LiNK also shares another happy story, about “Danny,” who resettled right here in America, and New Focus International writes about the difficulty many North Koreans have adjusting to the concept of credit in South Korea.

I would concede that for the ten-year period following my own graduation from high school and a background of fairly severe poverty (by American standards), I, too had difficulty adjusting to the concept of credit.

Although I don’t deny the profound psychological barriers between North Koreans and life on the Outer Earth, I sometimes wonder if the much-vaunted difficulty some North Koreans have with that adjustment is exaggerated.  We are speaking of an entire category of 27,000-odd people of all ages, most of whom arrived within a recent five-year period, all of whom are struggling with the same lack of sophistication that all of us also had to outgrow as we pupated into our less-yet-still-slightly cruel world.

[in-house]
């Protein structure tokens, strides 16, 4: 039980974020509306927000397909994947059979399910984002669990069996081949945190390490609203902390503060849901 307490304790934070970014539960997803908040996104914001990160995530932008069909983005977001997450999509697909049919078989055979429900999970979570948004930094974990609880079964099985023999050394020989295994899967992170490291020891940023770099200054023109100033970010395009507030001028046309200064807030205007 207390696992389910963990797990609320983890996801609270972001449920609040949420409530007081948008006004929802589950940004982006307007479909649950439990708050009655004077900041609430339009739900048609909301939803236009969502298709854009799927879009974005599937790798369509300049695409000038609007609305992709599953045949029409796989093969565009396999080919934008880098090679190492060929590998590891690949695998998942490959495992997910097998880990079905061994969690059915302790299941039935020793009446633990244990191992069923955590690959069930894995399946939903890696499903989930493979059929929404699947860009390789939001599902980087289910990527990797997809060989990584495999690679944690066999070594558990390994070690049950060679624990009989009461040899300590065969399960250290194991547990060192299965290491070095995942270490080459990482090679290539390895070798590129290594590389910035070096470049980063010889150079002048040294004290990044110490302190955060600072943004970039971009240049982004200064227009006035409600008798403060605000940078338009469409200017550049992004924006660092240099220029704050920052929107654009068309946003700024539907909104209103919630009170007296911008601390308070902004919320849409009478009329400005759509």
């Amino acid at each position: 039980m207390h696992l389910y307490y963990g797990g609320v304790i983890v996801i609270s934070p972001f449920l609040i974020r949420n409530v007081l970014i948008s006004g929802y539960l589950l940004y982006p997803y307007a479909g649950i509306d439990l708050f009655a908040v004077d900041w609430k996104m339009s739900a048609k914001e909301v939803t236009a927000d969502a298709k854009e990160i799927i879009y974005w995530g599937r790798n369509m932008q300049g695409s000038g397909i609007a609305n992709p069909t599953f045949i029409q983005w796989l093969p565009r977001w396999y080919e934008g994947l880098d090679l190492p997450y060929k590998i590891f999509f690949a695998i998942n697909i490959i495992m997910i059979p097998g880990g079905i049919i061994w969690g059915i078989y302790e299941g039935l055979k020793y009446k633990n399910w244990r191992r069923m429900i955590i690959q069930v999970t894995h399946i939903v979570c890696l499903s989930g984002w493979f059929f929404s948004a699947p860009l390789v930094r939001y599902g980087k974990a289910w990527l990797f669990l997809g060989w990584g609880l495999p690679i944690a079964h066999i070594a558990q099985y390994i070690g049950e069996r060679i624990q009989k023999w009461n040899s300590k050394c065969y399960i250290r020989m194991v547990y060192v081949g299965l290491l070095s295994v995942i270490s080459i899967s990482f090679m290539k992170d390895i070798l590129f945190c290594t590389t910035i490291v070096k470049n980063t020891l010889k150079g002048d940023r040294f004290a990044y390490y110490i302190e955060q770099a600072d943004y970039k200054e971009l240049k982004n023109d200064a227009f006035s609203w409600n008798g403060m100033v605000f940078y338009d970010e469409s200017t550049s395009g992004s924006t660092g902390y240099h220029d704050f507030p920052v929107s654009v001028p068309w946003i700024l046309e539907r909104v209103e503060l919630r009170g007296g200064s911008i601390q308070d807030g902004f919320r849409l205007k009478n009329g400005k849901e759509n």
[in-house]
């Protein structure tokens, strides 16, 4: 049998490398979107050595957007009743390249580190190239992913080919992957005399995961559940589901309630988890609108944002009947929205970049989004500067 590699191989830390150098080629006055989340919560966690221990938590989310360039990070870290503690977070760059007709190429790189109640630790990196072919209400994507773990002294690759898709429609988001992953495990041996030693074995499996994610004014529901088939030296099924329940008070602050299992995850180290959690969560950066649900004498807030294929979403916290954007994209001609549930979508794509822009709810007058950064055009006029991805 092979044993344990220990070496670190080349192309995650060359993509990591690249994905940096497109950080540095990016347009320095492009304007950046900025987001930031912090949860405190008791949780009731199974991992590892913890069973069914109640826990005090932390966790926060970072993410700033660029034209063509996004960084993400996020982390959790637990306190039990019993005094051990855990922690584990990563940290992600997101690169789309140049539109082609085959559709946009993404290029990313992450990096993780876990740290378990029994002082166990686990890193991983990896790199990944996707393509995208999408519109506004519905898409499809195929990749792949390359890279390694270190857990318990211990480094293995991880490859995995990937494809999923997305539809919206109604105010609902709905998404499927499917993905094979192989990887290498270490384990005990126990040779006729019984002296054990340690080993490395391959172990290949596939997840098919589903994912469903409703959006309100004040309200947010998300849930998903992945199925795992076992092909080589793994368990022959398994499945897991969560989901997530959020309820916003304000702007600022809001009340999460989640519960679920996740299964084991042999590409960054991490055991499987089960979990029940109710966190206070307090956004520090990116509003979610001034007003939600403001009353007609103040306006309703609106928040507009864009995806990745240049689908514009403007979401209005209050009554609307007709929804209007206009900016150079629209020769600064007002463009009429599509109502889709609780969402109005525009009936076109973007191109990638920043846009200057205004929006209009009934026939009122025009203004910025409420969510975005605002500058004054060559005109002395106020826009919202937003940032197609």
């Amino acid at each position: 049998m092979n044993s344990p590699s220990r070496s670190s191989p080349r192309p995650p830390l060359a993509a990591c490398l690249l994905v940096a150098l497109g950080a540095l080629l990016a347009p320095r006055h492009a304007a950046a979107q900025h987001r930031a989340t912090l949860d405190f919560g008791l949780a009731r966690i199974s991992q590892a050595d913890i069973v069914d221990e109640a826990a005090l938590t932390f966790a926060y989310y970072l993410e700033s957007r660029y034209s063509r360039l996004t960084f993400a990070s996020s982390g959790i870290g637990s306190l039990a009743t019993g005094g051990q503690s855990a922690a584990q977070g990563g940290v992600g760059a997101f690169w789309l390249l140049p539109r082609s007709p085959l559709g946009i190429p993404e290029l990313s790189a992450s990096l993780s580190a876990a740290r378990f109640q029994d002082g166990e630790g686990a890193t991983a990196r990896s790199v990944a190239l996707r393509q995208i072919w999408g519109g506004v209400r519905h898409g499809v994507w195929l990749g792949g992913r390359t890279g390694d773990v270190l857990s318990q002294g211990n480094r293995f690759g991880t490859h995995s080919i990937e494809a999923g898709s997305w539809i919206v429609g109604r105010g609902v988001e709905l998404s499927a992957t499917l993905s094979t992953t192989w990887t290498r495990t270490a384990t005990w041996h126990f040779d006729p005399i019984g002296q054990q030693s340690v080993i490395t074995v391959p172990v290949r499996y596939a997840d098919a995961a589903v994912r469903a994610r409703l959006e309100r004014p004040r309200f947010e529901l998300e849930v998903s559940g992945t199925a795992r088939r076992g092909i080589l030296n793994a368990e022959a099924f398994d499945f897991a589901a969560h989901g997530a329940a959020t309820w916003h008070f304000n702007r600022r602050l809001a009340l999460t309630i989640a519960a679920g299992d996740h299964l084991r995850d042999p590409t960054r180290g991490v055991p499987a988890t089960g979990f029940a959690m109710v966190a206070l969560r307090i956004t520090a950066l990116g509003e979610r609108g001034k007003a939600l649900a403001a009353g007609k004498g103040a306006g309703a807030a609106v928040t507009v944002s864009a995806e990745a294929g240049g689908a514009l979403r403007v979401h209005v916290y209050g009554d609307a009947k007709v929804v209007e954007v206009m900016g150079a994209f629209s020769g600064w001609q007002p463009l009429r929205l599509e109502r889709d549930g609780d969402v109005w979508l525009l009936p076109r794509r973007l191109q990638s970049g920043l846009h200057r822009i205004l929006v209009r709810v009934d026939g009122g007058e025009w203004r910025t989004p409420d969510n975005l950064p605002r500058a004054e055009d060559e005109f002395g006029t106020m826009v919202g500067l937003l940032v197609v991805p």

North Korea Perestroika Watch: Kim Jong Un’s Border Crackdown Is Working

The most superficial things you’ve probably heard about Kim Jong Un are the closely related ideas that he is, or must be, a latent reformer because he (a) appreciates aspects of Western culture, (b) has a fashionable wife, and (c) had a Swiss education. As examples, I’ll cite this report by Jean Lee, this and this from Joohee Cho of ABC, and this exercise in straw-grasping by John DeLury. The problem with this theory is that it isn’t supported by any evidence that the regime has become less brutal, menacing, controlling, or confiscatory in the last year.

Leave aside the foundational question of whether Kim Jong Un is more than a figurehead, an assumption I am underprepared to accept. During his schooling abroad, he didn’t exhibit many signs of intellectual curiosity, enlightenment, or strength of character. Even the word “education” is a stretch; Jong Un didn’t graduate from his expensive foreign school.